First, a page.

Detail and Definition

Initial thoughts. Detail and definition – an area of strength.

Pencil the only medium I consider to be necessary, producing the finest marks. Choosing not to experiment with any other medium or technique. I feel the traditional approach key here.

Additional sketchbook work produced, fine detail of patina on other garments producing more variety. The drawings from the chosen textiles not feeling to be enough, their lack of age a hindrance. The patina a chance not to be missed, resulting in particularly strong drawings in colour pencil.

Proving difficult to impart the textile story due to lack of age. Overcoming the obstacle with additional work, patina, embroidery. Chosen textiles may have proved more interesting to capture in detailed drawings if their story was in the age of the textile and not the age of the pattern from which they were produced.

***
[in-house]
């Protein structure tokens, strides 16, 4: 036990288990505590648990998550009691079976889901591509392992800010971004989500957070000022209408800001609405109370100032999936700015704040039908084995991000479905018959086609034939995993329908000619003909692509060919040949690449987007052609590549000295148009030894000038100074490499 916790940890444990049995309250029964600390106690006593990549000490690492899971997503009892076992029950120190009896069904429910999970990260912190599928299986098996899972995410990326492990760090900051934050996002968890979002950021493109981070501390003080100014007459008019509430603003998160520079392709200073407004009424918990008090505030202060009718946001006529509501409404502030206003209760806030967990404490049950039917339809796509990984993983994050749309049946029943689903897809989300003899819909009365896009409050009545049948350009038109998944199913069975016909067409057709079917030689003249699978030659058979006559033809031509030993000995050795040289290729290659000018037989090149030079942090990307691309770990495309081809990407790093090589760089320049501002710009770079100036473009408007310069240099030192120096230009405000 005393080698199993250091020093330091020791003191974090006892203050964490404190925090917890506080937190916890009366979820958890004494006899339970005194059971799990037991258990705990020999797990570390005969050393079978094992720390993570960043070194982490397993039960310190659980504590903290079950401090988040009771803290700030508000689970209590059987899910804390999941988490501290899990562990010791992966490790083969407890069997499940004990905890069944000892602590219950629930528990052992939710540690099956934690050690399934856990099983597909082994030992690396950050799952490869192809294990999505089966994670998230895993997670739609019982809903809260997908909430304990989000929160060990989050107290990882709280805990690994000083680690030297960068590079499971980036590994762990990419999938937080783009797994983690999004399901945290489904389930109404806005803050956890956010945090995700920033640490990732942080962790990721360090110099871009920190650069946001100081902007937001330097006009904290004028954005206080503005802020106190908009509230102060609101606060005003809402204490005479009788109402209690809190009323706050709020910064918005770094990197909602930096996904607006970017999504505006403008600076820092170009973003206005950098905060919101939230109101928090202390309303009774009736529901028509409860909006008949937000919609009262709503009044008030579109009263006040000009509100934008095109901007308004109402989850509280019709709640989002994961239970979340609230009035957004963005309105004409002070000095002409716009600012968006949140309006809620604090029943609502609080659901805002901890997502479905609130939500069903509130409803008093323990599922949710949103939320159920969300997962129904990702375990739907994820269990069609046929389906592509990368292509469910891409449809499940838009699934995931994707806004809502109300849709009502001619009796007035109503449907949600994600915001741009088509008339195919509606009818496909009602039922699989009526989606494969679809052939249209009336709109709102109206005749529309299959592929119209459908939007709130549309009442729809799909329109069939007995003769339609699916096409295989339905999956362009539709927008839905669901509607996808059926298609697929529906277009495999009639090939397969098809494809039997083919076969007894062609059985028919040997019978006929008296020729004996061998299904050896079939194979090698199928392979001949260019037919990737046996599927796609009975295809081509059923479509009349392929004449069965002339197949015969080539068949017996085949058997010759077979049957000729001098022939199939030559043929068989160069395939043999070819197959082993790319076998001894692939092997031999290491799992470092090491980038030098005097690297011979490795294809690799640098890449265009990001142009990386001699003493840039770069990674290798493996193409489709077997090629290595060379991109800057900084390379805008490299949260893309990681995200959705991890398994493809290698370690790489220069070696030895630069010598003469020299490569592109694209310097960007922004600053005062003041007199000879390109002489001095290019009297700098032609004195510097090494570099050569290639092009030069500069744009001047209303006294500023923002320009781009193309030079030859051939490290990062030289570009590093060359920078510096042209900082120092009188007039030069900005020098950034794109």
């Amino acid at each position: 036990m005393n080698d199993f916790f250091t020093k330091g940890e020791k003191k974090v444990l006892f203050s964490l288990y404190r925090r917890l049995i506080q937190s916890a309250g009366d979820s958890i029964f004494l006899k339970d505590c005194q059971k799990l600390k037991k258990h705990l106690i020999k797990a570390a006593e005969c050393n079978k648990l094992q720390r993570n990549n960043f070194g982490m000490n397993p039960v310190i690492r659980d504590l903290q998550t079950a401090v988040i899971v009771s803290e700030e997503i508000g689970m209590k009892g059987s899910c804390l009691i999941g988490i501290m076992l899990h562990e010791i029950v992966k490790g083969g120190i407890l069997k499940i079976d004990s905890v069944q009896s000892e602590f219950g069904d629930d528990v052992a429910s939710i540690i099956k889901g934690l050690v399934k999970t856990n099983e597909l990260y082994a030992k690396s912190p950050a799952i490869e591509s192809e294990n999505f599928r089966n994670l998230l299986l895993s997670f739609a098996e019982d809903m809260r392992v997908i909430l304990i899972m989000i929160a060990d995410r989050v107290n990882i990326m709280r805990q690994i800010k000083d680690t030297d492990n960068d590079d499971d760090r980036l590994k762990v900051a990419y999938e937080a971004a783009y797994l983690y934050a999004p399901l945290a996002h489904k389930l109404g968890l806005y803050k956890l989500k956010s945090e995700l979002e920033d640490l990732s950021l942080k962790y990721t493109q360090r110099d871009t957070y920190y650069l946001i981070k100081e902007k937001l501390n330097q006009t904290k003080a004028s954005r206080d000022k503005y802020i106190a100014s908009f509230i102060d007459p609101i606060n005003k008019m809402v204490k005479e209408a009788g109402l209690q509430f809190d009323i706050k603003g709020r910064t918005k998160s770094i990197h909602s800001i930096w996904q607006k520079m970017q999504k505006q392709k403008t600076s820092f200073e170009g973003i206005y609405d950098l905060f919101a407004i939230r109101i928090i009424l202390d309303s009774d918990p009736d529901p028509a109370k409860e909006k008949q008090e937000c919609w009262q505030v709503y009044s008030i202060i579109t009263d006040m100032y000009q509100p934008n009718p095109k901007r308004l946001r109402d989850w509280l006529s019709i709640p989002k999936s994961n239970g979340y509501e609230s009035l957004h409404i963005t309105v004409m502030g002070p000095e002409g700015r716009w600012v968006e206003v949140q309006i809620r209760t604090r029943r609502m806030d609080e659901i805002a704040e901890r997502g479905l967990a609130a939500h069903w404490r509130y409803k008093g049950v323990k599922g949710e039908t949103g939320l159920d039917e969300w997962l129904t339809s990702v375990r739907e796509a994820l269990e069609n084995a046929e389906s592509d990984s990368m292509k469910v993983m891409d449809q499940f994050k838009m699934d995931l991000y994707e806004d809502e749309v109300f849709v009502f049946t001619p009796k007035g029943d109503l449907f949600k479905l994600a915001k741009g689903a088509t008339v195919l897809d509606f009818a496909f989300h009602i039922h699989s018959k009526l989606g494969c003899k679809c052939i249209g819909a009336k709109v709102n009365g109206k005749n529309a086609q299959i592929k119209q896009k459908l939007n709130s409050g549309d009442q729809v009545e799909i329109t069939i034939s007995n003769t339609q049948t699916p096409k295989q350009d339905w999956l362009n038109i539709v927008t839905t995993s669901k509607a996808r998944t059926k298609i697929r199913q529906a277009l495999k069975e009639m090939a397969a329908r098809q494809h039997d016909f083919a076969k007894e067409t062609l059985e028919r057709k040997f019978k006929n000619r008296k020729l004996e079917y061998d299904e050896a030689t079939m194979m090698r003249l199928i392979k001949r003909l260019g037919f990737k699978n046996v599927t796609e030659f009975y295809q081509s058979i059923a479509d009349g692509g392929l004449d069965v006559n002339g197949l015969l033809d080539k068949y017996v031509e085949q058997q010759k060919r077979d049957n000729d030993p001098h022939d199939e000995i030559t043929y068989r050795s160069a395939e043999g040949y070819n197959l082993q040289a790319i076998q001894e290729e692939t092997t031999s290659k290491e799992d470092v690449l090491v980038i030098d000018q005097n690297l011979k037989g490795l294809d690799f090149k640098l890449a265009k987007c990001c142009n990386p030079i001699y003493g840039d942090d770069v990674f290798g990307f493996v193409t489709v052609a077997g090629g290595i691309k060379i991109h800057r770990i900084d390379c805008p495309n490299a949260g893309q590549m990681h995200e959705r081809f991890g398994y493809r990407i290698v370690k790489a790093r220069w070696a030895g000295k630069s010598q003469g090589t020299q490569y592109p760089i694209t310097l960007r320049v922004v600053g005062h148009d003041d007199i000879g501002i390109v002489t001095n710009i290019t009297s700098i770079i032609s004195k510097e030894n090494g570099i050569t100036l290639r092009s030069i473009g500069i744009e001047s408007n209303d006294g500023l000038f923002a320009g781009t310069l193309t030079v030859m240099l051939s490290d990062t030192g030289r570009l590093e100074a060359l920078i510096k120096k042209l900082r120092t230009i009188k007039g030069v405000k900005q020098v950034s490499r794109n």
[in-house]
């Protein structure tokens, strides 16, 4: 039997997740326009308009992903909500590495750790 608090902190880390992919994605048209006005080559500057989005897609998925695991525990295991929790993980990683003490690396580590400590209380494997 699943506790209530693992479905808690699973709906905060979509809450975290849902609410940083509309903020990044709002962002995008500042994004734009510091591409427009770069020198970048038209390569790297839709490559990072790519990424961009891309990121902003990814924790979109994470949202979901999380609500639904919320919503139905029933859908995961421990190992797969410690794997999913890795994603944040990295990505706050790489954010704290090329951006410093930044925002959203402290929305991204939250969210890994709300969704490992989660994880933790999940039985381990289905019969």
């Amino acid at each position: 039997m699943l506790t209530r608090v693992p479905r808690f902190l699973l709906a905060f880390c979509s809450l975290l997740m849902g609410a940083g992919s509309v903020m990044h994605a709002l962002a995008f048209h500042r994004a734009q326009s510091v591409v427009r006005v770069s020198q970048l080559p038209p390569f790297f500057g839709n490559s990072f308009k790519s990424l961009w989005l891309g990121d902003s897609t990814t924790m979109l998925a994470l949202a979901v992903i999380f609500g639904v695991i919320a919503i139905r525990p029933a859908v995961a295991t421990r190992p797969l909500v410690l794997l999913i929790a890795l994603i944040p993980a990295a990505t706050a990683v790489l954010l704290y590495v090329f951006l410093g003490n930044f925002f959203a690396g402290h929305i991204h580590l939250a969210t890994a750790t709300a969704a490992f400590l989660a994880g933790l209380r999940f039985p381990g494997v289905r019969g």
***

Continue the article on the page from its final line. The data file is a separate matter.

As in previous exercises, both the front and reverse of the fabric was considered, a small graphite study produced of a section of reverse fan and feather stitch. Graphite lent itself well to this, as with the scaled up drawing of the fairisle embellishment. Light touch suggesting lightness of touch with stitch.

Focus also on fastenings, buttons captured in both graphite and colour, interesting how different qualities are emphasised with different mediums. Drawings equally strong.

Going forward, considering working with darned textiles – evidence of repair. Beauty in imperfection. Reverse embroidery – tangled. Having focussed on imperfections here, loose stitches, patina – bobbling on a knitted surface, uneven stitching – fairisle, stitching to popper fastening damaged over time.

The drawings working well as a series.

A challenging exercise. Playing to my strengths, although my choice of textiles letting me down due to their lack of age and imperfections. A real issue for me when considering fine detail. The sketchbook work strong, the chosen textile drawings the weaker.

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